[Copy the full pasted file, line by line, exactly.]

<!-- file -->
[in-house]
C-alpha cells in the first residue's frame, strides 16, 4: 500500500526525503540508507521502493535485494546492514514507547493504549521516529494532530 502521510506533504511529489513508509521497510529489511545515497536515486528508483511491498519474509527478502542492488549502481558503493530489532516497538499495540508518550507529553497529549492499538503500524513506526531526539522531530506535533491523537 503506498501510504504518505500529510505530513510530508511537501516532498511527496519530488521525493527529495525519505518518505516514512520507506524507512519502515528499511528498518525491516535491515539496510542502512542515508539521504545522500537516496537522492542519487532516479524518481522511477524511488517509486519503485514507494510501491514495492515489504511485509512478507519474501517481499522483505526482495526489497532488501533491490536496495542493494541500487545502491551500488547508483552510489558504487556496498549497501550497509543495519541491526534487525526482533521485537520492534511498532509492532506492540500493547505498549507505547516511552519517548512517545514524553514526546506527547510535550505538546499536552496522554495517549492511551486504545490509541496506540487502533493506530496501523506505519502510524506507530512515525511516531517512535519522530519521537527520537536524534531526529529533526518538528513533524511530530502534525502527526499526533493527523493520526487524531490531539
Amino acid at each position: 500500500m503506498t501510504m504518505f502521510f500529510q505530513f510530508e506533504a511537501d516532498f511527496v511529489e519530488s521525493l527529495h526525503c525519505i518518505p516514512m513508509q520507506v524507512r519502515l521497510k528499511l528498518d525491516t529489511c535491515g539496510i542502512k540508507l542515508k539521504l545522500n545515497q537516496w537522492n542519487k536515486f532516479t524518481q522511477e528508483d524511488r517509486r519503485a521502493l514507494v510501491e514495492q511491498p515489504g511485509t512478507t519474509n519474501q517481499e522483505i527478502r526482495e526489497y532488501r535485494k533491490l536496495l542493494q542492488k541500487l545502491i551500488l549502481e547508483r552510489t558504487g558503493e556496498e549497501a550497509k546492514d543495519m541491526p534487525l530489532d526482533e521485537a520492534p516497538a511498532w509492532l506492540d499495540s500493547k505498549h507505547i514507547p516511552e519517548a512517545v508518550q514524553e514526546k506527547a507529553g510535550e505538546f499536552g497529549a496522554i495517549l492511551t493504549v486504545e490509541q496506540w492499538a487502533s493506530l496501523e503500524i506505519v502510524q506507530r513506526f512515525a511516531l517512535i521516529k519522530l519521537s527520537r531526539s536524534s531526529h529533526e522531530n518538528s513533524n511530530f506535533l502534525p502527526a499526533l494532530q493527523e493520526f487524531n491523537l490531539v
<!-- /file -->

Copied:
[in-house]
C-alpha cells in the first residue's frame, strides 16, 4: 500500500526525503540508507521502493535485494546492514514507547493504549521516529494532530 502521510506533504511529489513508509521497510529489511545515497536515486528508483511491498519474509527478502542492488549502481558503493530489532516497538499495540508518550507529553497529549492499538503500524513506526531526539522531530506535533491523537 503506498501510504504518505500529510505530513510530508511537501516532498511527496519530488521525493527529495525519505518518505516514512520507506524507512519502515528499511528498518525491516535491515539496510542502512542515508539521504545522500537516496537522492542519487532516479524518481522511477524511488517509486519503485514507494510501491514495492515489504511485509512478507519474501517481499522483505526482495526489497532488501533491490536496495542493494541500487545502491551500488547508483552510489558504487556496498549497501550497509543495519541491526534487525526482533521485537520492534511498532509492532506492540500493547505498549507505547516511552519517548512517545514524553514526546506527547510535550505538546499536552496522554495517549492511551486504545490509541496506540487502533493506530496501523506505519502510524506507530512515525511516531517512535519522530519521537527520537536524534531526529529533526518538528513533524511530530502534525502527526499526533493527523493520526487524531490531539
Amino acid at each position: 500500500m503506498t501510504m504518505f502521510f500529510q505530513f510530508e506533504a511537501d516532498f511527496v511529489e519530488s521525493l527529495h526525503c525519505i518518505p516514512m513508509q520507506v524507512r519502515l521497510k528499511l528498518d525491516t529489511c535491515g539496510i542502512k540508507l542515508k539521504l545522500n545515497q537516496w537522492n542519487k536515486f532516479t524518481q522511477e528508483d524511488r517509486r519503485a521502493l514507494v510501491e514495492q511491498p515489504g511485509t512478507t519474509n519474501q517481499e522483505i527478502r526482495e526489497y532488501r535485494k533491490l536496495l542493494q542492488k541500487l545502491i551500488l549502481e547508483r552510489t558504487g558503493e556496498e549497501a550497509k546492514d543495519m541491526p534487525l530489532d526482533e521485537a520492534p516497538a511498532w509492532l506492540d499495540s500493547k505498549h507505547i514507547p516511552e519517548a512517545v508518550q514524553e514526546k506527547a507529553g510535550e505538546f499536552g497529549a496522554i495517549l492511551t493504549v486504545e490509541q496506540w492499538a487502533s493506530l496501523e503500524i506505519v502510524q506507530r513506526f512515525a511516531l517512535i521516529k519522530l519521537s527520537r531526539s536524534s531526529h529533526e522531530n518538528s513533524n511530530f506535533l502534525p502527526a499526533l494532530q493527523e493520526f487524531n491523537l490531539v